If you’re wondering how repealing the Affordable Care Act will impact Montana, Indian country is a good place to look.
To Native healthcare leaders, Obamacare provides a great opportunity to create jobs.
Here at Blackfeet Community Hospital in Browning, they’re hiring billers and coders. Those are the back-office people that keep track of every appointment, test and procedure; and then generate bills and process insurance claims.
Blackfeet Tribal Member Gerald Murray, who has two kids in college to support, started making a living last year doing just that:
"Whatever's not paid, I go through and make sure it's all paid."
Murray learned billing skills through a new curriculum that Blackfeet Community College started to meet growing demand for workers in healthcare administration. He had a job lined up before he even finished school:
"I got a contract before I graduated in April, and then the day of graduation in May it became permanent, so I applied for it," Murray says.
A lot more of these kinds of jobs are becoming available in Indian country now, because as more Native Americans get coverage, the Indian Health Service and tribal health facilities are getting access to a whole new revenue stream. They have a lot more opportunities to bill private insurance companies now that subsidies through Healthcare.gov are making insurance affordable for lower income people.
"Yeah, I'm a revenue enhancement manager, so yeah, it really excites me [laughs]," says Fonda Redfox, who works for the tribally-run Southern Piegan Health Center.
Another big new source of revenue for Redfox’s clinic is the Affordable Care Act’s expansion of Medicaid, which Montana signed onto in 2015. Since then, an estimated 8,000 Montana Native Americans have enrolled in Medicaid, including about 1,100 members of the Blackfeet tribe.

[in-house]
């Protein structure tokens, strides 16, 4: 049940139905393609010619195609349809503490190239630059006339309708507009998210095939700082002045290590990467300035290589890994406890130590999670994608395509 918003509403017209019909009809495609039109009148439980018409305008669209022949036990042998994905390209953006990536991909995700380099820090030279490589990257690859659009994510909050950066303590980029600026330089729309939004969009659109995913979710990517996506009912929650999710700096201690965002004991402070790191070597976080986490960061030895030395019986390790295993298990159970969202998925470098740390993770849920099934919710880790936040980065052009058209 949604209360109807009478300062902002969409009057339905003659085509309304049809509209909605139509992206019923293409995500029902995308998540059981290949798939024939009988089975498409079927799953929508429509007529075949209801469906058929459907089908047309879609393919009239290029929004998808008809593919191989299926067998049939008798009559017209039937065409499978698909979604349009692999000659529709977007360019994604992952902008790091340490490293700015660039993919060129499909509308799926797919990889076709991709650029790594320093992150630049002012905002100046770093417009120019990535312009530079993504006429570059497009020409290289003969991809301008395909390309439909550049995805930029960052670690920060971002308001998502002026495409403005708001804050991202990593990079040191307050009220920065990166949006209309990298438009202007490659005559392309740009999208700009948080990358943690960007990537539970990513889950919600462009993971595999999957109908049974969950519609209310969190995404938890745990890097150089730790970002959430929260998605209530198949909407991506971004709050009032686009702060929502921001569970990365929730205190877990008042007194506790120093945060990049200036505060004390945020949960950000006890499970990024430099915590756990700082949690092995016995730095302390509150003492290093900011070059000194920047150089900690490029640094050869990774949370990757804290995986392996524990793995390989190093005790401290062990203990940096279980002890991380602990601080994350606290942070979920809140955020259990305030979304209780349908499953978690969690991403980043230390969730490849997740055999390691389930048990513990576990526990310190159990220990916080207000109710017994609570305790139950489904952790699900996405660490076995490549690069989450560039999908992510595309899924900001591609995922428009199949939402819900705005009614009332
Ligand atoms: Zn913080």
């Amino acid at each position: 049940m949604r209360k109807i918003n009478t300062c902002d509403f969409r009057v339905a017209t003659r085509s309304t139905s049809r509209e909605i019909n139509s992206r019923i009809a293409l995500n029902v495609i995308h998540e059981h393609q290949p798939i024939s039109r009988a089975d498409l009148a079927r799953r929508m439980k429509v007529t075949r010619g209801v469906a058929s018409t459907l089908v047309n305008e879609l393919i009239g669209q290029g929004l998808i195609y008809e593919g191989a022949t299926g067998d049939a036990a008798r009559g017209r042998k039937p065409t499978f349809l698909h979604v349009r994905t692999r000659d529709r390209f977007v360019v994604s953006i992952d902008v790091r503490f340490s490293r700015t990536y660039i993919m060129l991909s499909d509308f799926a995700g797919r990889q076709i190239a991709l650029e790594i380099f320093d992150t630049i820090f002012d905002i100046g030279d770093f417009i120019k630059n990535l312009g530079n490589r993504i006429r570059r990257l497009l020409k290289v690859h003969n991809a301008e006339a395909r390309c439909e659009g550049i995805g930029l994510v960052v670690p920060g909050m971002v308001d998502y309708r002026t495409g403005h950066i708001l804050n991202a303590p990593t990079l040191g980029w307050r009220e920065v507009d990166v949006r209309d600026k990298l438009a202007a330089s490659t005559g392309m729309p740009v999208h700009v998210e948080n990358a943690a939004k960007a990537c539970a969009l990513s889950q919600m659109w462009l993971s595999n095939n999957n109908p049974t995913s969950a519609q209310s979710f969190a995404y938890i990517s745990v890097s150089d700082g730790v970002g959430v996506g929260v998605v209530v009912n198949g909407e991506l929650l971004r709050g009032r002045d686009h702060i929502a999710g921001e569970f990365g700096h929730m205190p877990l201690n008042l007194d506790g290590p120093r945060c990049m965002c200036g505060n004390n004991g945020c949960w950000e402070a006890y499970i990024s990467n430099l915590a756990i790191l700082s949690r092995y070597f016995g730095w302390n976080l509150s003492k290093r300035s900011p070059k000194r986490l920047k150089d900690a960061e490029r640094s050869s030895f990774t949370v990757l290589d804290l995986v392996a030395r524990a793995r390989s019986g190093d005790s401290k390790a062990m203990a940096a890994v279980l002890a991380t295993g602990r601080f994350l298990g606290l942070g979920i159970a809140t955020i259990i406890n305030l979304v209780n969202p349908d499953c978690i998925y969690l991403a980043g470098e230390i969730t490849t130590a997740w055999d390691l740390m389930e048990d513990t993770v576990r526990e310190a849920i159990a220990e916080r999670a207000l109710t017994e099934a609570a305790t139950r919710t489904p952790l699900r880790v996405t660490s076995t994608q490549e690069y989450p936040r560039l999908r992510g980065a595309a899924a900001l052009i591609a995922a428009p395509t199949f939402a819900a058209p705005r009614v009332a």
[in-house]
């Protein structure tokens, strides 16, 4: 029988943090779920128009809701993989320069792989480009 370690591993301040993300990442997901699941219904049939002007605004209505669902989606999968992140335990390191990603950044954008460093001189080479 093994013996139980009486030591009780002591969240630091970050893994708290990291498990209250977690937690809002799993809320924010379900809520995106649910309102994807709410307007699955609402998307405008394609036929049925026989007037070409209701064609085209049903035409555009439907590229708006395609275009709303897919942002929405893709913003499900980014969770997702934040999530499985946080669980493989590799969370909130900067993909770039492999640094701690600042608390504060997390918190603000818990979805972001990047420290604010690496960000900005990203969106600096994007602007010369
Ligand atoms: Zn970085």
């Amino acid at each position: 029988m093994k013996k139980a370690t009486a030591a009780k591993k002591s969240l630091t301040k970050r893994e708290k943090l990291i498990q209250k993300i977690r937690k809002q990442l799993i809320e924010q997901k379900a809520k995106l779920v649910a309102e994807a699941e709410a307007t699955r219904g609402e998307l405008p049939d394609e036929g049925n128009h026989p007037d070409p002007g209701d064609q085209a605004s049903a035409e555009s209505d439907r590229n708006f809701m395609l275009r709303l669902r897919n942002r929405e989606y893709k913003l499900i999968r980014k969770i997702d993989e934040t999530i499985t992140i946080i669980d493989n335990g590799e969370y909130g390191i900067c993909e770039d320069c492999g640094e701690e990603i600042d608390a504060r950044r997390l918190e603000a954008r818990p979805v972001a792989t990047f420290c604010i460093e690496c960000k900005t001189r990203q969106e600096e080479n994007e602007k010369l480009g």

"It's really exciting knowing that so many people are getting on Medicaid to receive services," Redfox says.
An estimated 40 percent of Montana’s Native Americans were uninsured before Obamacare. That was about twice the rate of Montanans in general at the time. The statewide uninsured rate has now dropped to a little over 7 percent.
The Indian Health Service has long been available to any Native Americans in Montana, but it’s not insurance, and it routinely denies people healthcare for any condition that’s not immediately threatening their life or a limb.
So, to people like Mary Lynn Billy-Old Coyote, Obamacare changed the game completely:
"Now you’ve got an opportunity for American Indian people to truly have access to private insurance. You have access to greater networks of providers and specialists, and all the things we generally don’t see you have access to."
Billy-Old Coyote is Montana’s American Indian health director.
"To me, there’s not only opportunity there for healthcare, but there's opportunity to build your entire community, to build jobs," says Billy-Old Coyote.
Back here At Blackfeet Community College, there are training programs for hands-on healthcare work, too. In this class, 23-year-old Leroy Bearmedicine, is working toward certification as an emergency medical technician.
He’s from Missoula, but moved to Browning to take advantage of his tribe’s college courses:
"I'd like to become a registered nurse at some point, maybe even work my way up to flight nurse … something to get the adrenaline going," Bearmedicine says.
Before the election, economists at the University of Montana were expecting the demand for healthcare workers in the state to grow strongly – they projected that Montana would need 7,000 new nurses, doctors and other professionals to take care of both the newly-insured, as well as the state’s rapidly aging population.
The demand for health care will likely remain. What’s unknown at this point, is how many of the people who need it will still have health insurance if Congress and the Trump administration make good on their promise to repeal the Affordable Care Act. The more people with coverage, the more health care jobs Montana will have going forward.